visual art

Gloria Badiner (left) and David Smallcombe help customer Lisa Huff check out at the counter at the Signature Artist Gallery. The gallery is only open during the month of December.
Rebecca Thiele, WMUK

At some point in their lives, every artist has probably heard someone say something like, “That’s a nice hobby, but you’ll never make a living.” Sometimes they’re right - with lots of competition and not as much financial support for artists, it can be hard to make ends meet. 

But that’s not necessarily true for members of the Signature Artist Cooperative. Artists in the group teach each other the business of selling art.

Bob Psalmond's art at Kellogg Community College's library
Kellogg Community College

Five years ago, Kellogg Community College noticed that a large number of veterans were enrolled in its classes. So it started a writing project to help bring those veterans together.

From Quintapata's "DNA"
Rebecca Thiele/WMUK

What do you think of when you think of the Dominican Republic? Maybe baseball or merengue. Maybe you think of sunny beaches overlooking a turquoise ocean? You likely don’t think of contemporary art.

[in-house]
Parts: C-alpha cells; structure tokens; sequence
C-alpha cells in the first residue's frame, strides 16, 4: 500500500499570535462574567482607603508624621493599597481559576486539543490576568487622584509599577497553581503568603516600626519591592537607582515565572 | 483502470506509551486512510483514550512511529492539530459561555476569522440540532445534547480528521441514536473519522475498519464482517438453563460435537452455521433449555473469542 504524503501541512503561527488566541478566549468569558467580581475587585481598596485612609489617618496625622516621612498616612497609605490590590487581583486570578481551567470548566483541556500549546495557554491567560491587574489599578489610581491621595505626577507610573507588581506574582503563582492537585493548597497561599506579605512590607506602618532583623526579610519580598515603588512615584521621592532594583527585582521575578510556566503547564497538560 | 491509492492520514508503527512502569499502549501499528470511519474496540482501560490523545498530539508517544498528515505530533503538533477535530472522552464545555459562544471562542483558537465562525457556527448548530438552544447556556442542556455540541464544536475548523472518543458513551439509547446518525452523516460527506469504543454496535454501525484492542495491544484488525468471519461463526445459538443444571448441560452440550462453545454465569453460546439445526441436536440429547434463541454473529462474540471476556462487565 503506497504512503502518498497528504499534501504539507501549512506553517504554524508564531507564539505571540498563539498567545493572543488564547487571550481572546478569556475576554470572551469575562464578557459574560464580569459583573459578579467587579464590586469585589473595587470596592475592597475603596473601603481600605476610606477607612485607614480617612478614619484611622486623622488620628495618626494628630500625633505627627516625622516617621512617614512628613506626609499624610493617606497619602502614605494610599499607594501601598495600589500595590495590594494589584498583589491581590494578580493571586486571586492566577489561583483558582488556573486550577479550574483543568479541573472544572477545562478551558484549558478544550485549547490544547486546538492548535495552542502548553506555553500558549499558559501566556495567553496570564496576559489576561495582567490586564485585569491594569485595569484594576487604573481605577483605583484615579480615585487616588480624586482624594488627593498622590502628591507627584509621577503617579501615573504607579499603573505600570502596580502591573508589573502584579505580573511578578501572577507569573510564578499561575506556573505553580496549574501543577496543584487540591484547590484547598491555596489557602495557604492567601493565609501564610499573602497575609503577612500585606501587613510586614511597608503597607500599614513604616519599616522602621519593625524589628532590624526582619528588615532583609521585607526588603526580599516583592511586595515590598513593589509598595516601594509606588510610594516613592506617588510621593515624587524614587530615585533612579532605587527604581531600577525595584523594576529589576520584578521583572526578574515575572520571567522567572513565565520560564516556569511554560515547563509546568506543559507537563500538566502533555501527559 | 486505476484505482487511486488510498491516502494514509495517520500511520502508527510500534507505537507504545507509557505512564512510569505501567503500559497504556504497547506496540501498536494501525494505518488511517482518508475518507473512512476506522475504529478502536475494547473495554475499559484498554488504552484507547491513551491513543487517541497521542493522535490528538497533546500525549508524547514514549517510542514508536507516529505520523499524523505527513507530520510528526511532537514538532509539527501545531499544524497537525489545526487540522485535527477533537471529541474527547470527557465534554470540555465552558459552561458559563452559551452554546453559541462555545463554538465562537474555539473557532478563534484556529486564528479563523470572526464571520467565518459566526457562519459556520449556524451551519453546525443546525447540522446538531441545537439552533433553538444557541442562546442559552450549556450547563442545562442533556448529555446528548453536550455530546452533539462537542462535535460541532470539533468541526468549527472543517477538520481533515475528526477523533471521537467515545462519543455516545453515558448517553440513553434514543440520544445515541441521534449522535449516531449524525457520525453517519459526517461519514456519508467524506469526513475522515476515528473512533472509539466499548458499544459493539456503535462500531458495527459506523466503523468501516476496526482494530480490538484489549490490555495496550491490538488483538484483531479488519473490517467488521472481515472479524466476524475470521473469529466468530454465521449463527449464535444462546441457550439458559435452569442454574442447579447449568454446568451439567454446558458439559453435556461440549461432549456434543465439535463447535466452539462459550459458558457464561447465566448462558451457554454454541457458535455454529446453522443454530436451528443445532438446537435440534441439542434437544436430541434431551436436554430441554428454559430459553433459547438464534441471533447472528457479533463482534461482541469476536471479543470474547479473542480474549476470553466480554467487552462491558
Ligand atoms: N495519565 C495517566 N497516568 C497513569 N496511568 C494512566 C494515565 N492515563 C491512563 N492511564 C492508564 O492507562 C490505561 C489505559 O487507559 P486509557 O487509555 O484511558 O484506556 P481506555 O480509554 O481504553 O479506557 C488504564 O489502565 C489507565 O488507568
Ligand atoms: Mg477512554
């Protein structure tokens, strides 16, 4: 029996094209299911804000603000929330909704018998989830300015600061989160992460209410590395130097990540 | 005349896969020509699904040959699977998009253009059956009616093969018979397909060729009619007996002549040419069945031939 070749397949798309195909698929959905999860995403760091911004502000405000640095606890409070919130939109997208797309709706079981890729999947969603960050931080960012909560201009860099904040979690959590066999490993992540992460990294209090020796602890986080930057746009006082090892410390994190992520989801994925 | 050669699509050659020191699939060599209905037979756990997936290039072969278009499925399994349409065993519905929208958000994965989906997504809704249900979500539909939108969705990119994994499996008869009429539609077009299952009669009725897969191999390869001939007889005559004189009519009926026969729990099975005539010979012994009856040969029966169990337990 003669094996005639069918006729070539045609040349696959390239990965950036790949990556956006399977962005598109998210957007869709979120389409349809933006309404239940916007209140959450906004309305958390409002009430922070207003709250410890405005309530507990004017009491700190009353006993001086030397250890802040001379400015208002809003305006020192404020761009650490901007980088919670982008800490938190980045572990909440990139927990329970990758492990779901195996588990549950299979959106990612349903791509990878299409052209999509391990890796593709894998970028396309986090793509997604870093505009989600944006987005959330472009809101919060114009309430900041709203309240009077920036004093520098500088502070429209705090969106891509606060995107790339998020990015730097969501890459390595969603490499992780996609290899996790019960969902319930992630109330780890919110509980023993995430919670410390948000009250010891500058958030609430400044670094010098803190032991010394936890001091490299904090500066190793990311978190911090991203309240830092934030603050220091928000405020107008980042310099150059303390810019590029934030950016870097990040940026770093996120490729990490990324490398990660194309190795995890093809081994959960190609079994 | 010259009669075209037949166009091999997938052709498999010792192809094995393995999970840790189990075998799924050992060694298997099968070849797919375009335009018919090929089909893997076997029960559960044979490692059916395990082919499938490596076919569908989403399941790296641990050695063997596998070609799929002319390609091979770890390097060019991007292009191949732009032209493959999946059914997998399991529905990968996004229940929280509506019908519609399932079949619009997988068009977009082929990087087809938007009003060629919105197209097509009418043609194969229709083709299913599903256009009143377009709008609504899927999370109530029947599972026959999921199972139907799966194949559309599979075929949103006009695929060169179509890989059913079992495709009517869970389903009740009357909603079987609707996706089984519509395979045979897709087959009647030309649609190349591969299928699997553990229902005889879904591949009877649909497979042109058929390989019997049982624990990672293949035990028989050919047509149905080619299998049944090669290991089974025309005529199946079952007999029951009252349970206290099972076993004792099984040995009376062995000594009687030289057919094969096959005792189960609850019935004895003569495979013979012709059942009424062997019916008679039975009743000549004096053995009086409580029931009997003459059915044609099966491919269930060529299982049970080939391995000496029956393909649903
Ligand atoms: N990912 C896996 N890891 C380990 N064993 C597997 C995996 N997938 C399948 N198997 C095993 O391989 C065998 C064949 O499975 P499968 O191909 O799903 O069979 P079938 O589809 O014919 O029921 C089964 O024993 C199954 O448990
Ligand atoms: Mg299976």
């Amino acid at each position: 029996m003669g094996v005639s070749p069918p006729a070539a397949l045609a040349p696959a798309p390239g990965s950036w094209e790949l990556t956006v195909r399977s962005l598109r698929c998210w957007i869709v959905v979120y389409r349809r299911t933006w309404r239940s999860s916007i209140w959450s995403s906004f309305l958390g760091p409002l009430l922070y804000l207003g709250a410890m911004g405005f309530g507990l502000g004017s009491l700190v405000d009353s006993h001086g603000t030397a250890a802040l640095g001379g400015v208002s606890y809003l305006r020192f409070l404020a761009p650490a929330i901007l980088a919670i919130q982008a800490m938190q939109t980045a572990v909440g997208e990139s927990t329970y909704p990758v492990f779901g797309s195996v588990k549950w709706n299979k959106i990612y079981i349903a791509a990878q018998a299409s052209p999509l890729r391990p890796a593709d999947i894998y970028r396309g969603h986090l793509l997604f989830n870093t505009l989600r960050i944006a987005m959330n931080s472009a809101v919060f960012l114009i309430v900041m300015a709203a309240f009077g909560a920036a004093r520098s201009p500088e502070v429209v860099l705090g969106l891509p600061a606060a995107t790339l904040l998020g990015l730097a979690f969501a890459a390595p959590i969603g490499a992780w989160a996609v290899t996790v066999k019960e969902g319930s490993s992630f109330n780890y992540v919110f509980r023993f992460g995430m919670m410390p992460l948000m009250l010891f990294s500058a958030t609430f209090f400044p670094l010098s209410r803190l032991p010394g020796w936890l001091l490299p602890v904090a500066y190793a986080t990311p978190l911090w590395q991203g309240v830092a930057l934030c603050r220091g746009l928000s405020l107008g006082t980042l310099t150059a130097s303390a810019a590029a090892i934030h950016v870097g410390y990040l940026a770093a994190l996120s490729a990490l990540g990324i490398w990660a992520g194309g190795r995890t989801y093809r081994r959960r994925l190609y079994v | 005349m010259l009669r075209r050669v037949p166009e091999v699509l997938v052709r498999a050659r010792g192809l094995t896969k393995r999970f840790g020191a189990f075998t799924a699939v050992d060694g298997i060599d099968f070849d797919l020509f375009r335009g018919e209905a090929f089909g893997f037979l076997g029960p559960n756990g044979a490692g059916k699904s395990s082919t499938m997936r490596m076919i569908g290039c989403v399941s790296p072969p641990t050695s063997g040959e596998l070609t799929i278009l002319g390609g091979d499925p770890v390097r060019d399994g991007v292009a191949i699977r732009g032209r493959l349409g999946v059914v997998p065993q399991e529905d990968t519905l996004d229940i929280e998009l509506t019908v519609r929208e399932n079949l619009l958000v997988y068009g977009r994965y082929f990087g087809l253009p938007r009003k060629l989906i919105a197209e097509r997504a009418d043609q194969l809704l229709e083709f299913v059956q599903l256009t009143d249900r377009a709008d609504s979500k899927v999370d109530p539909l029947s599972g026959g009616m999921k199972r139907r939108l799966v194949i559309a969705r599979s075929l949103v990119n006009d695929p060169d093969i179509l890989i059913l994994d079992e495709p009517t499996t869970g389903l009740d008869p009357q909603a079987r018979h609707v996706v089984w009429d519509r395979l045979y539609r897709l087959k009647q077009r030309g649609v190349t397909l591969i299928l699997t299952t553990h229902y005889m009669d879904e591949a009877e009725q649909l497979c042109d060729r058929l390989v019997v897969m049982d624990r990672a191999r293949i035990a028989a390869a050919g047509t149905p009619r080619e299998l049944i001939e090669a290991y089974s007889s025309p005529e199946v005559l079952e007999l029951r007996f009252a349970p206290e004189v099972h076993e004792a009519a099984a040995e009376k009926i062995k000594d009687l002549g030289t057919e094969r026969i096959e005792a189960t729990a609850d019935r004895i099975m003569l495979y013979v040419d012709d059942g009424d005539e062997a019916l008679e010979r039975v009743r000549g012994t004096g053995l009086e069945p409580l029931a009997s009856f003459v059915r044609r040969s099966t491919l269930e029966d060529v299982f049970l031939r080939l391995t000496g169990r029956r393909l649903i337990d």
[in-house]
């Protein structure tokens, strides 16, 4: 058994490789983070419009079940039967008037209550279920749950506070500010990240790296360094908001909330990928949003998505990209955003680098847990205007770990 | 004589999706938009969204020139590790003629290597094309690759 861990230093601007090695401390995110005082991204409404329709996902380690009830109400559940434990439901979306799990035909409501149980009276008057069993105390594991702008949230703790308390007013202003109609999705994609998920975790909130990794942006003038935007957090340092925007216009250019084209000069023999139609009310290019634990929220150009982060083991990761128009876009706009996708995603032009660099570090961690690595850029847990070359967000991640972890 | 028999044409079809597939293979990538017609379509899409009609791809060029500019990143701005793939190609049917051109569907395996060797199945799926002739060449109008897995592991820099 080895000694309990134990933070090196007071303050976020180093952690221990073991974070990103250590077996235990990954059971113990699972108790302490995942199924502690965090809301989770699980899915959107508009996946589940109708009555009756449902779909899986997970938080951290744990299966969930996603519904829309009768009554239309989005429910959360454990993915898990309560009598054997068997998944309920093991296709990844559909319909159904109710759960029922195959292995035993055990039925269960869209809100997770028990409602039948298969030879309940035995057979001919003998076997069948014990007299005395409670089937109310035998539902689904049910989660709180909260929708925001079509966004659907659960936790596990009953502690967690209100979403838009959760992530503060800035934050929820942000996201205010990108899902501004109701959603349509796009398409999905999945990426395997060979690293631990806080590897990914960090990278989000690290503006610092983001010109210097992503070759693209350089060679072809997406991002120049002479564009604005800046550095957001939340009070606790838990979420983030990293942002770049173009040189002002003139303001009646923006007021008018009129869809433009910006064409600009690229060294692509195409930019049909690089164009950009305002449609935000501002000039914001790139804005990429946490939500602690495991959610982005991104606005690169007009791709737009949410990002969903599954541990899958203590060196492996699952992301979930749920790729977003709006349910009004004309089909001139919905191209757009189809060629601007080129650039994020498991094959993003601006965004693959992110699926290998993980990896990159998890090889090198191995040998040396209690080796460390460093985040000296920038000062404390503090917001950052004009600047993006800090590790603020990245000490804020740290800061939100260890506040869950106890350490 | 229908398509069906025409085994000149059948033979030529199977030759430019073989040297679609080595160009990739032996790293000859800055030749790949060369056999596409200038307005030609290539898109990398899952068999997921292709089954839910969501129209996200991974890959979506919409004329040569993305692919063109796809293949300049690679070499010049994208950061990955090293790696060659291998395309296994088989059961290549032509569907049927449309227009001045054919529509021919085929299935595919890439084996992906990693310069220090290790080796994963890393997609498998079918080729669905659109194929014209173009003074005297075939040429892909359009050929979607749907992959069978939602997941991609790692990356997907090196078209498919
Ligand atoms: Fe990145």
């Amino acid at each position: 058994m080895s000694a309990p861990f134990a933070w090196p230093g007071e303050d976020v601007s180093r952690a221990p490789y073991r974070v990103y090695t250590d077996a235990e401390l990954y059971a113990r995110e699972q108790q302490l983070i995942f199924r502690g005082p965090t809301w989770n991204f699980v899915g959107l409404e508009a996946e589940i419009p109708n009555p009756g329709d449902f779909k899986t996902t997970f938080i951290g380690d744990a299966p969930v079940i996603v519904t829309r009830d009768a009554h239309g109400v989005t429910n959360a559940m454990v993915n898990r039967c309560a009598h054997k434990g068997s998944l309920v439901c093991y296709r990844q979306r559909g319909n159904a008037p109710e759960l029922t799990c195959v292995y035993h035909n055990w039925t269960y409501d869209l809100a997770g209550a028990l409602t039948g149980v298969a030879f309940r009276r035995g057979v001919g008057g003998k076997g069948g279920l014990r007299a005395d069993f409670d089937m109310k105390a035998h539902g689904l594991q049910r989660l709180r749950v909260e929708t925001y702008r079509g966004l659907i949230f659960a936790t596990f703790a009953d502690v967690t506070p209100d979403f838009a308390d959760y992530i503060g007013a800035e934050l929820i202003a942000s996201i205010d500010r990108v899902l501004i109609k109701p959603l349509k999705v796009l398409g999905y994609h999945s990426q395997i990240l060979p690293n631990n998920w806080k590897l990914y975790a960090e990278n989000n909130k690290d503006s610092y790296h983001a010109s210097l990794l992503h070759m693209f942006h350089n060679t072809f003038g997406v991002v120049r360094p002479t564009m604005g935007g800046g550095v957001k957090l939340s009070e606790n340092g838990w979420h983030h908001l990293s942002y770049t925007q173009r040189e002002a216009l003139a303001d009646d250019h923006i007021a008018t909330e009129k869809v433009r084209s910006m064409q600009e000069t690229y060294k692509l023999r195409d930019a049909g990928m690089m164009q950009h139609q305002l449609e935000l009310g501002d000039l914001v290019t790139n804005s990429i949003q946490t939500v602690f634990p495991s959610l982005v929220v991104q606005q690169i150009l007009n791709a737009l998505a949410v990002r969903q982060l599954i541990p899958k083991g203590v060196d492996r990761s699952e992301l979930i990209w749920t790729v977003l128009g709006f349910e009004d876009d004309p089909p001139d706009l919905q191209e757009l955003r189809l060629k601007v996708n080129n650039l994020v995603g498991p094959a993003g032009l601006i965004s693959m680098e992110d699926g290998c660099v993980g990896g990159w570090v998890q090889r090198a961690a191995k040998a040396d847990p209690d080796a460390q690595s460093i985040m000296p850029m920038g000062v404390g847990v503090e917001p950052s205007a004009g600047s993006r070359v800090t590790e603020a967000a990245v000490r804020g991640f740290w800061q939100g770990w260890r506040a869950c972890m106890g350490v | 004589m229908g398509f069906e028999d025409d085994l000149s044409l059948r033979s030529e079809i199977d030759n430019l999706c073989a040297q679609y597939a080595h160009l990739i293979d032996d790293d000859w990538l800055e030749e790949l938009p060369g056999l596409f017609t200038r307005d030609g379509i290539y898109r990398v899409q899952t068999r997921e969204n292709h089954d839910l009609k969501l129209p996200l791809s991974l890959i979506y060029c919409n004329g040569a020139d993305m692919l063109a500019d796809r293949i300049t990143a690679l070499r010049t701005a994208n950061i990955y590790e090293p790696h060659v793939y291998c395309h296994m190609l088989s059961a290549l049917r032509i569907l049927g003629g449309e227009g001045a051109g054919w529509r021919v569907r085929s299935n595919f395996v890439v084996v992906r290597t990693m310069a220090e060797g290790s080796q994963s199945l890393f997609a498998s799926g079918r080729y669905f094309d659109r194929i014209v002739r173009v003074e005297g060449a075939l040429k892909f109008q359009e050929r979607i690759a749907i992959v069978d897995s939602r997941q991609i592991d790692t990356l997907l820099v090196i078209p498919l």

Rebecca Thiele/WMUK

On Kalamazoo Mall, MRC Artworks looks like any other art gallery. It’s got acrylic paintings, jewelry, and pottery. But MRC doesn’t just sell art—it provides jobs for about 60 people living with disabilities or mental illness.

Courtesy Kalamazoo Institute of Arts

Seventy years ago, Nina Belle Ward was a big deal in Kalamazoo. Ward was one of the founders of the Kalamazoo Institute of Arts back in 1924, and she served as the museum’s first and only teacher for nearly two decades. But once Ward passed away in 1944, her works were spread out across the country. Now, with the help of one of Ward’s relatives, the KIA has reconstructed her legacy in a brand new exhibit, called "Rediscovering Nina Belle Ward."